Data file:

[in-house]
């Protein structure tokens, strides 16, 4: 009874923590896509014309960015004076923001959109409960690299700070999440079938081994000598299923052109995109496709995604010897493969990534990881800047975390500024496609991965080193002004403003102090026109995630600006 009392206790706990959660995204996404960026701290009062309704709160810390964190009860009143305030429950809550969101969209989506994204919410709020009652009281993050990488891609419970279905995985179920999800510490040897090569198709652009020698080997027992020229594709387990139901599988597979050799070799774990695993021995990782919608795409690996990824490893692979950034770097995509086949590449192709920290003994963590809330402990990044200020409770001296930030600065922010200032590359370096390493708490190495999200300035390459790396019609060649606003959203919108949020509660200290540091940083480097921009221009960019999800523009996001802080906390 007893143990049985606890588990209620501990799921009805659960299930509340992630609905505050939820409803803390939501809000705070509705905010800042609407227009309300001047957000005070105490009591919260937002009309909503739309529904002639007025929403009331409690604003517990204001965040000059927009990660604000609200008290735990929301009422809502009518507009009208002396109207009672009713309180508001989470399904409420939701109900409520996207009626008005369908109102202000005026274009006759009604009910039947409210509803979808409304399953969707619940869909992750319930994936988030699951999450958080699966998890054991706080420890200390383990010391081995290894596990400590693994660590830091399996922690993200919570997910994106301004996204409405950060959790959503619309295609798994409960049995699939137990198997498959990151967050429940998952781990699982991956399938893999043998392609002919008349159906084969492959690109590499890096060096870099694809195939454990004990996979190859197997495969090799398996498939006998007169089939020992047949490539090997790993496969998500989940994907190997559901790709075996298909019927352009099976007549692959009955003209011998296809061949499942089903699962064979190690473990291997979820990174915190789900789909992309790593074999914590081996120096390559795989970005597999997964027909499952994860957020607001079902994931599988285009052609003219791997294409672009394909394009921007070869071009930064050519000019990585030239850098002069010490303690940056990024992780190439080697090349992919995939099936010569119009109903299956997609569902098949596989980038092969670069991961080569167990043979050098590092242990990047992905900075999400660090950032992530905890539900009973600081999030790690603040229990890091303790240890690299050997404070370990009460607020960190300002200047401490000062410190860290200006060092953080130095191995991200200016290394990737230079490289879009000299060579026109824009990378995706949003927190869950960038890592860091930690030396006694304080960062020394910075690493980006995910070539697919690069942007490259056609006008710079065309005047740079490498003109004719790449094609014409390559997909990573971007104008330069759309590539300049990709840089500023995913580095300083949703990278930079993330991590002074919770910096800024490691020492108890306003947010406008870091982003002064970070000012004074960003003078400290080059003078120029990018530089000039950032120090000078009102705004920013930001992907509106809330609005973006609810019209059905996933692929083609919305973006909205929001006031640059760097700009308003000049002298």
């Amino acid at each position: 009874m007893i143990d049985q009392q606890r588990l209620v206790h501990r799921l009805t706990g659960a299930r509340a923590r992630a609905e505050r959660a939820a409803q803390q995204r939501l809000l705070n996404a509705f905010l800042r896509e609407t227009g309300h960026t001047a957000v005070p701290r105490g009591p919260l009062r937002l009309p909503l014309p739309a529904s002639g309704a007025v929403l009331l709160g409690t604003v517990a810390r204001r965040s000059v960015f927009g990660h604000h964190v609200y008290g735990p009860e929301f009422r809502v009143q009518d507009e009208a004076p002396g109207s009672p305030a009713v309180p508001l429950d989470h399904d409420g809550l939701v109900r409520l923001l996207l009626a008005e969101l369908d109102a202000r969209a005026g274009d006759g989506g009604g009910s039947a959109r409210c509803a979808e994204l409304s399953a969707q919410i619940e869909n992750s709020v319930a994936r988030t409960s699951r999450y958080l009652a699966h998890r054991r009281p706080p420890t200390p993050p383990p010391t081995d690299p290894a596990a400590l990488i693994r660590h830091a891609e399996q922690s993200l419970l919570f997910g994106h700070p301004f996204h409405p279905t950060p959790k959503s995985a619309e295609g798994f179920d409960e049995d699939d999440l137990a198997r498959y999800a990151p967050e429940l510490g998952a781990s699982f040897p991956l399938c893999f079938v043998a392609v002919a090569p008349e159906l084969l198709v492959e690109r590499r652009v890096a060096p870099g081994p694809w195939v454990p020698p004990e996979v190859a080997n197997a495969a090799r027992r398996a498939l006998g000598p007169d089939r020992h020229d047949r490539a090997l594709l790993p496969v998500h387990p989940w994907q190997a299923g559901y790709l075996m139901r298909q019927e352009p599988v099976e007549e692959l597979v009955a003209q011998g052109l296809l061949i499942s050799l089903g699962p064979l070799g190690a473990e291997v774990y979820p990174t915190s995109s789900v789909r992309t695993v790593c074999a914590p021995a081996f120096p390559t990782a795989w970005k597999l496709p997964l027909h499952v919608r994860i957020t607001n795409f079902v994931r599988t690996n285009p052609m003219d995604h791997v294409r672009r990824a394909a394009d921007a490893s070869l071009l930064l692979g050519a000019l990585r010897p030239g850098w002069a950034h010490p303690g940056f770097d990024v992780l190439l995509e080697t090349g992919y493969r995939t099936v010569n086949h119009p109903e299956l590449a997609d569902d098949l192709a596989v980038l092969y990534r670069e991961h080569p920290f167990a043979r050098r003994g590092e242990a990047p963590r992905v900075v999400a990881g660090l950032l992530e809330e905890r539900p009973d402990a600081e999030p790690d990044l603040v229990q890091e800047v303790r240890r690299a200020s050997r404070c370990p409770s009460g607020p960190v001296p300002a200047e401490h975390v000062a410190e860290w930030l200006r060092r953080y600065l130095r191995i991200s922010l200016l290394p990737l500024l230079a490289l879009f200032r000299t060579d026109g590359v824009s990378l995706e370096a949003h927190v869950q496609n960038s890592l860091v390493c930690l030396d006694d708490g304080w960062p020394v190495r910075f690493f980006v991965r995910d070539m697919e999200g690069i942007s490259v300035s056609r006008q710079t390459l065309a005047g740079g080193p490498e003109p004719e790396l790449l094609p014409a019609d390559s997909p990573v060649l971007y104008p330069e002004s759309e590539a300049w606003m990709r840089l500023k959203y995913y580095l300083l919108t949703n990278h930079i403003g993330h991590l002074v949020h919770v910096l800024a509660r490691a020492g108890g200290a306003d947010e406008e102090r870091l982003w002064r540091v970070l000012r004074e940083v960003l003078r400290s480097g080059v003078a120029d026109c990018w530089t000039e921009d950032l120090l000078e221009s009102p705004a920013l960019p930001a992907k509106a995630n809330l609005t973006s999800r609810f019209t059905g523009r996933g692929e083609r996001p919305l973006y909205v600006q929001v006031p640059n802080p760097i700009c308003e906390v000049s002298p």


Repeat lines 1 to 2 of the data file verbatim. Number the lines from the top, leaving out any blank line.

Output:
[in-house]
């Protein structure tokens, strides 16, 4: 009874923590896509014309960015004076923001959109409960690299700070999440079938081994000598299923052109995109496709995604010897493969990534990881800047975390500024496609991965080193002004403003102090026109995630600006 009392206790706990959660995204996404960026701290009062309704709160810390964190009860009143305030429950809550969101969209989506994204919410709020009652009281993050990488891609419970279905995985179920999800510490040897090569198709652009020698080997027992020229594709387990139901599988597979050799070799774990695993021995990782919608795409690996990824490893692979950034770097995509086949590449192709920290003994963590809330402990990044200020409770001296930030600065922010200032590359370096390493708490190495999200300035390459790396019609060649606003959203919108949020509660200290540091940083480097921009221009960019999800523009996001802080906390 007893143990049985606890588990209620501990799921009805659960299930509340992630609905505050939820409803803390939501809000705070509705905010800042609407227009309300001047957000005070105490009591919260937002009309909503739309529904002639007025929403009331409690604003517990204001965040000059927009990660604000609200008290735990929301009422809502009518507009009208002396109207009672009713309180508001989470399904409420939701109900409520996207009626008005369908109102202000005026274009006759009604009910039947409210509803979808409304399953969707619940869909992750319930994936988030699951999450958080699966998890054991706080420890200390383990010391081995290894596990400590693994660590830091399996922690993200919570997910994106301004996204409405950060959790959503619309295609798994409960049995699939137990198997498959990151967050429940998952781990699982991956399938893999043998392609002919008349159906084969492959690109590499890096060096870099694809195939454990004990996979190859197997495969090799398996498939006998007169089939020992047949490539090997790993496969998500989940994907190997559901790709075996298909019927352009099976007549692959009955003209011998296809061949499942089903699962064979190690473990291997979820990174915190789900789909992309790593074999914590081996120096390559795989970005597999997964027909499952994860957020607001079902994931599988285009052609003219791997294409672009394909394009921007070869071009930064050519000019990585030239850098002069010490303690940056990024992780190439080697090349992919995939099936010569119009109903299956997609569902098949596989980038092969670069991961080569167990043979050098590092242990990047992905900075999400660090950032992530905890539900009973600081999030790690603040229990890091303790240890690299050997404070370990009460607020960190300002200047401490000062410190860290200006060092953080130095191995991200200016290394990737230079490289879009000299060579026109824009990378995706949003927190869950960038890592860091930690030396006694304080960062020394910075690493980006995910070539697919690069942007490259056609006008710079065309005047740079490498003109004719790449094609014409390559997909990573971007104008330069759309590539300049990709840089500023995913580095300083949703990278930079993330991590002074919770910096800024490691020492108890306003947010406008870091982003002064970070000012004074960003003078400290080059003078120029990018530089000039950032120090000078009102705004920013930001992907509106809330609005973006609810019209059905996933692929083609919305973006909205929001006031640059760097700009308003000049002298």